To a certain degree I do. Consider what we have out already – the POG and the HOG are both non-time-based effects that are completely digital. They are both basically pitch shifters, so they’re unique compared to what’s out there. Even though EH will probably have a finger in every sort of technology – tubes, transistors and digital – I definitely see us heading in a direction where we’ll be writing more software for our DSPs, and the software won’t necessarily be delays, flangers or choruses, but other interesting effects that are mathematically intensive and therefore hard to produce in the analog world.
Do you think distortion effects and overdrives will remain analog or do you ever see that going digital, too?
I do see it going digital, but not 100 percent. We’ll still be making analog distortions like the Big Muff, the Muff Overdrive, the Metal Muff and the English Muff’n. Tube and transistor distortions need to use analog circuitry for that particular sound. We don’t really have much interest in modeling something like the Big Muff or coming up with a digital version of it, but we would be interested in coming up with a different type of distortion that can only be done digitally.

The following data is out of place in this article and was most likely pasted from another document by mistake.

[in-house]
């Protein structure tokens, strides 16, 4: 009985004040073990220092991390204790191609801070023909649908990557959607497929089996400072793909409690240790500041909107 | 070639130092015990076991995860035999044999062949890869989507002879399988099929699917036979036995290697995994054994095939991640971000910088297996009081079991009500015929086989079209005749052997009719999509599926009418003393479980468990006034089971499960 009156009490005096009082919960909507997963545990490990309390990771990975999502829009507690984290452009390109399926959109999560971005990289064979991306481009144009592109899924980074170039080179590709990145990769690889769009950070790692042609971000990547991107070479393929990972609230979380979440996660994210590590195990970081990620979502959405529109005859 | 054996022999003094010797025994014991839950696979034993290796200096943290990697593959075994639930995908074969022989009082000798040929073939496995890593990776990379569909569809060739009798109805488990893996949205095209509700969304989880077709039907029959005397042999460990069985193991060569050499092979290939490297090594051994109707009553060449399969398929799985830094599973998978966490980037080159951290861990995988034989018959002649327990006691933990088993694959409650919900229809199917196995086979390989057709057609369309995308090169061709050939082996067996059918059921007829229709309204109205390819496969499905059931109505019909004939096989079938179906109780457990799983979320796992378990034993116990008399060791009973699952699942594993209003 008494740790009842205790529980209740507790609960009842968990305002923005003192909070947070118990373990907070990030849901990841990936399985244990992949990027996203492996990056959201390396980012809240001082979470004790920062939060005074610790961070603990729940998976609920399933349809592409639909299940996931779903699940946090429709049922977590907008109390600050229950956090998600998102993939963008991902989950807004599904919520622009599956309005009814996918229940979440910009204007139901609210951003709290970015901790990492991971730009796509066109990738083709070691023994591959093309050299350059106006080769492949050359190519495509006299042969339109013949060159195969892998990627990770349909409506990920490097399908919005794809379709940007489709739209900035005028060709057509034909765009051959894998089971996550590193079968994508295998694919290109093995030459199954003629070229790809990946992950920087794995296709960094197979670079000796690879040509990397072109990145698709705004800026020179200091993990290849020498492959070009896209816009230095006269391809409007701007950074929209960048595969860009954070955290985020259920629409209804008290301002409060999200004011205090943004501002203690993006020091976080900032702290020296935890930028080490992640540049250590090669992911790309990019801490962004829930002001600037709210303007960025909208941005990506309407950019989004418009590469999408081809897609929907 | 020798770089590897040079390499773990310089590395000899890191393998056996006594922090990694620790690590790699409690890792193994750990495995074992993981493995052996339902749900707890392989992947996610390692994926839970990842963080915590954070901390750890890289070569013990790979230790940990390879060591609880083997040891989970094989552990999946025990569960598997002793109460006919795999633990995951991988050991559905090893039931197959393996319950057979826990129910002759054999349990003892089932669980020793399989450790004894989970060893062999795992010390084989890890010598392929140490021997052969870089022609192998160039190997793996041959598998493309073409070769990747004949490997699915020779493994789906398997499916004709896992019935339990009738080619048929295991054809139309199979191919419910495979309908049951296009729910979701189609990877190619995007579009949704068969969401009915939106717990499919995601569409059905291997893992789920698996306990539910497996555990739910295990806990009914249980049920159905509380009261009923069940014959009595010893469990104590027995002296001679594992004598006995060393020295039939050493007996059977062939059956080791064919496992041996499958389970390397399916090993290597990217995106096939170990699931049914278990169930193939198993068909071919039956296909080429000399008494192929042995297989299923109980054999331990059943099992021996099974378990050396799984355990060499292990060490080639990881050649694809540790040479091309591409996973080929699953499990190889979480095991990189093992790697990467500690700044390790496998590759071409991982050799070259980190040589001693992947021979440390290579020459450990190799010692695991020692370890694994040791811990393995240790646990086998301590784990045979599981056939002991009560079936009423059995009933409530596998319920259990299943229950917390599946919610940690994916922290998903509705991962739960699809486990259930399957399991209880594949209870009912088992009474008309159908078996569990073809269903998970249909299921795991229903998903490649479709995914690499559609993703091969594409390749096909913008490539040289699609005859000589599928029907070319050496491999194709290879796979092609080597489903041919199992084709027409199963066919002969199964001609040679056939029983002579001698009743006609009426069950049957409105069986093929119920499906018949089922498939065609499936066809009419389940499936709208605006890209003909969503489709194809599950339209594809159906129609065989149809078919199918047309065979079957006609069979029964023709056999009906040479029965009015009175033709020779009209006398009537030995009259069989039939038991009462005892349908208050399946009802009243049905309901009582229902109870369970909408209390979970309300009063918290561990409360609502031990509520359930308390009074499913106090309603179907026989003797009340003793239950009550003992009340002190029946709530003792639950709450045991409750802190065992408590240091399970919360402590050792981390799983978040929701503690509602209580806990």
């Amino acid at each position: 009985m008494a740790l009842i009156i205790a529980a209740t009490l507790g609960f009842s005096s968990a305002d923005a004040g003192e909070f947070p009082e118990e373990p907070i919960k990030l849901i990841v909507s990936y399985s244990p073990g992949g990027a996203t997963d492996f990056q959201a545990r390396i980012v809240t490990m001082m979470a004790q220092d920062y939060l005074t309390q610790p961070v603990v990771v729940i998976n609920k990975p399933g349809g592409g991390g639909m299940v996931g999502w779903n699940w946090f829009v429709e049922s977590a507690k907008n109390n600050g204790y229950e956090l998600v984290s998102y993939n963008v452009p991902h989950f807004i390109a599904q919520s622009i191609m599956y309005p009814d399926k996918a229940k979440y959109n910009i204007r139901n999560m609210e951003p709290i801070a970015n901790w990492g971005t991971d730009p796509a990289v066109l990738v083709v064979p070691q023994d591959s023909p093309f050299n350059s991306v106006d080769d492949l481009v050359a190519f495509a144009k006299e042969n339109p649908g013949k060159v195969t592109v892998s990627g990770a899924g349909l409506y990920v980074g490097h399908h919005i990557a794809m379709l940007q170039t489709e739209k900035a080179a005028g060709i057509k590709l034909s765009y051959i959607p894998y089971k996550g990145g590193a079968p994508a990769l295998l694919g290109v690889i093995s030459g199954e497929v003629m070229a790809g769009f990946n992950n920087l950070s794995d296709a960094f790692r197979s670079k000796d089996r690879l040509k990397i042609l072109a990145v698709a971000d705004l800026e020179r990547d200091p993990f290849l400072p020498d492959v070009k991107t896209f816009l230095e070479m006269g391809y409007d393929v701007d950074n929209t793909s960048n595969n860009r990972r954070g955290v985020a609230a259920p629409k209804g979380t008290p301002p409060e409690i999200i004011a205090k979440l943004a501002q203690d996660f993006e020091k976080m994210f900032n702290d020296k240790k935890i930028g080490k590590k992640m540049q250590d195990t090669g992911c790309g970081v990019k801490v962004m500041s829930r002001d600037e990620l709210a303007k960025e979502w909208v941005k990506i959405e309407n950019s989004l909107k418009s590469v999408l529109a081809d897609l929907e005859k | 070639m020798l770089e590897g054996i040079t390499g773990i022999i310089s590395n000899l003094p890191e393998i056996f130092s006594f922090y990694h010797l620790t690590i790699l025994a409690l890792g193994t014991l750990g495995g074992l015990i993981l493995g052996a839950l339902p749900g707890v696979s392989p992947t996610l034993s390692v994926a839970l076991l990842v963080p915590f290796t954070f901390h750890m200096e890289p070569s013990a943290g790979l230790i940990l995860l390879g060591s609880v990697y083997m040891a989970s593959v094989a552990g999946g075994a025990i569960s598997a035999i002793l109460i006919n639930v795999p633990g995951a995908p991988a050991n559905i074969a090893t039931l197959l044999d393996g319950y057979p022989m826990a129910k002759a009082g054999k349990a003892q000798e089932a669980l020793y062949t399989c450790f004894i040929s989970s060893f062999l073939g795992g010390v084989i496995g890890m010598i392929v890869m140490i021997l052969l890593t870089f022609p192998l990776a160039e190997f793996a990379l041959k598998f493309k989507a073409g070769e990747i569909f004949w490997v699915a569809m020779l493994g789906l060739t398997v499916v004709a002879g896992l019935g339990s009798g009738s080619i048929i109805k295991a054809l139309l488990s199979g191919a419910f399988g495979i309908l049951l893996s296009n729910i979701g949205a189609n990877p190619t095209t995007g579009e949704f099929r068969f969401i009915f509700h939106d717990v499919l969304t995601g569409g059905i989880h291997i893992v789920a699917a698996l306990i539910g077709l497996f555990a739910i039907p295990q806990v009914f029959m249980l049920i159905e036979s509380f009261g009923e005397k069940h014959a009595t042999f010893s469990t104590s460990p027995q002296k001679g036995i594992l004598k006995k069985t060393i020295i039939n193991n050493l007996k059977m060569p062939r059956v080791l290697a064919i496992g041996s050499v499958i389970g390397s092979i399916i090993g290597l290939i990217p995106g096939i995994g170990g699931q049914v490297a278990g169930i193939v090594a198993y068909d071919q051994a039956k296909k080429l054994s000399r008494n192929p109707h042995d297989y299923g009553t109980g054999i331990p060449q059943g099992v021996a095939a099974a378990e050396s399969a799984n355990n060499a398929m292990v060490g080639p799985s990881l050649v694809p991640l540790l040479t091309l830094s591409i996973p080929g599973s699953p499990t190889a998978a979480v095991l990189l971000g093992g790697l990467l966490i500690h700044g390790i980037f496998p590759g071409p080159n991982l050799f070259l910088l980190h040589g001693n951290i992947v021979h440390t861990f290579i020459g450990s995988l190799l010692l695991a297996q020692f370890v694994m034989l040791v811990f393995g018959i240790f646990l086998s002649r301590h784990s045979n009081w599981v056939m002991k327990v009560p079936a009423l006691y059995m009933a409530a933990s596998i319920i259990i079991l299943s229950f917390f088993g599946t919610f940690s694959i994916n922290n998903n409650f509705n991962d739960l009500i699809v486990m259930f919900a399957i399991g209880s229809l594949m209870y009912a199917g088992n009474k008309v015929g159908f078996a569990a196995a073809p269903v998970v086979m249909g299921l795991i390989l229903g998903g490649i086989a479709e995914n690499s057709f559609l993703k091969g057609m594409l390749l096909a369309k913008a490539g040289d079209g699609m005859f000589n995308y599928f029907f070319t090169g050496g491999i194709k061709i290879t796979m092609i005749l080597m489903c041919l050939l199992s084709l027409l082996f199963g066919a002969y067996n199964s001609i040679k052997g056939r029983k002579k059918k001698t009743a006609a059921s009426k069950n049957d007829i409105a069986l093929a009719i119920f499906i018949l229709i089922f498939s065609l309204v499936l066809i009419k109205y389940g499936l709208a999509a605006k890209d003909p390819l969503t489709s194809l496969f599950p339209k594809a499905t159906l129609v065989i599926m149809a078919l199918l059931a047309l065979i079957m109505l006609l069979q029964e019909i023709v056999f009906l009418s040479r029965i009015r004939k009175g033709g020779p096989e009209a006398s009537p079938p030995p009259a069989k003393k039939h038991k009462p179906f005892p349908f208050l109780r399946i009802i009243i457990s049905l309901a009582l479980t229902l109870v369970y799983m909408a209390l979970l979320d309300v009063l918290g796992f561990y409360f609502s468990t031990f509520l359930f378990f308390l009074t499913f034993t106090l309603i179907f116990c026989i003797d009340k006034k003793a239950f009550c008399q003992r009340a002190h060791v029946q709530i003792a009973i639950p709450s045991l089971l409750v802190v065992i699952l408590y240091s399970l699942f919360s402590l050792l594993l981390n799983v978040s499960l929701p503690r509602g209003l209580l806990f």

I was assuming that since we are running out of some very specific chips that you would eventually have to go digital. You’re saying as long as there are IC chips, you can find something to work?
Yeah, I would say that’s essentially true. The chips that we do run out of, like the Panasonic MN3005 in the Deluxe Memory Man, do one very specific job – delay a signal by however long you need it to be. But the transistors in the Big Muff, for example, could be used for anything. I can’t see a point in the future when they’ll stop making those.
The circuitry to make a fuzz tone is relatively simple, but the corresponding signal that comes out of the output is very complex, which seems much more difficult to replicate digitally.
As simple as the circuits are for fuzz tones, the amazing thing is how much component tolerances, the slight changes in components – whether it’s a resistor or capacitor – really change the sound. That’s why some people think distortion pedals from the seventies sound better. It’s the subtle differences in component tolerances and the way the components have been made. It really makes a huge difference in things like distortion, but digital pedals can absorb component tolerances a lot better than analog pedals.